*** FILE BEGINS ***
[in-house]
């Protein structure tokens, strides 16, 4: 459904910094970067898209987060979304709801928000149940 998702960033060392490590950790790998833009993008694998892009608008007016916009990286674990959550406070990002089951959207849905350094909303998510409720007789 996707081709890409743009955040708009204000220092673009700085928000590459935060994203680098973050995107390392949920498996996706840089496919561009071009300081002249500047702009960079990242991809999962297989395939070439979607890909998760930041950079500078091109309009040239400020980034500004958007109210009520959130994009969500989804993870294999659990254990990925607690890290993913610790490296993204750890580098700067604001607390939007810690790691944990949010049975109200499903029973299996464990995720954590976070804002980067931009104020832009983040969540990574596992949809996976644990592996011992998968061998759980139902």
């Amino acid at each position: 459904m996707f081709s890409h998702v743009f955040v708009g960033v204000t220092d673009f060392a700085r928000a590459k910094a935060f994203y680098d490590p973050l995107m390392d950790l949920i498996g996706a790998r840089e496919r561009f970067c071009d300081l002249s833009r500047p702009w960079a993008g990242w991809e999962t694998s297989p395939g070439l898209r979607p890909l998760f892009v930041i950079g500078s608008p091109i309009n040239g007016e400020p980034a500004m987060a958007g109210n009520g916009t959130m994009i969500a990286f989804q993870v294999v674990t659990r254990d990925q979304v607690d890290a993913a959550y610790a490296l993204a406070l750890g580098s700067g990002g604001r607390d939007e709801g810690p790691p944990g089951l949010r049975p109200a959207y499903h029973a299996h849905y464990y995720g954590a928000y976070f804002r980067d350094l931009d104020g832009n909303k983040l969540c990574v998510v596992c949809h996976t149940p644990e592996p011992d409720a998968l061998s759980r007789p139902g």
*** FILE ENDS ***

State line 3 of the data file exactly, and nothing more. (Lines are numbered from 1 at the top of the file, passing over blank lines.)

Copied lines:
């Amino acid at each position: 459904m996707f081709s890409h998702v743009f955040v708009g960033v204000t220092d673009f060392a700085r928000a590459k910094a935060f994203y680098d490590p973050l995107m390392d950790l949920i498996g996706a790998r840089e496919r561009f970067c071009d300081l002249s833009r500047p702009w960079a993008g990242w991809e999962t694998s297989p395939g070439l898209r979607p890909l998760f892009v930041i950079g500078s608008p091109i309009n040239g007016e400020p980034a500004m987060a958007g109210n009520g916009t959130m994009i969500a990286f989804q993870v294999v674990t659990r254990d990925q979304v607690d890290a993913a959550y610790a490296l993204a406070l750890g580098s700067g990002g604001r607390d939007e709801g810690p790691p944990g089951l949010r049975p109200a959207y499903h029973a299996h849905y464990y995720g954590a928000y976070f804002r980067d350094l931009d104020g832009n909303k983040l969540c990574v998510v596992c949809h996976t149940p644990e592996p011992d409720a998968l061998s759980r007789p139902g």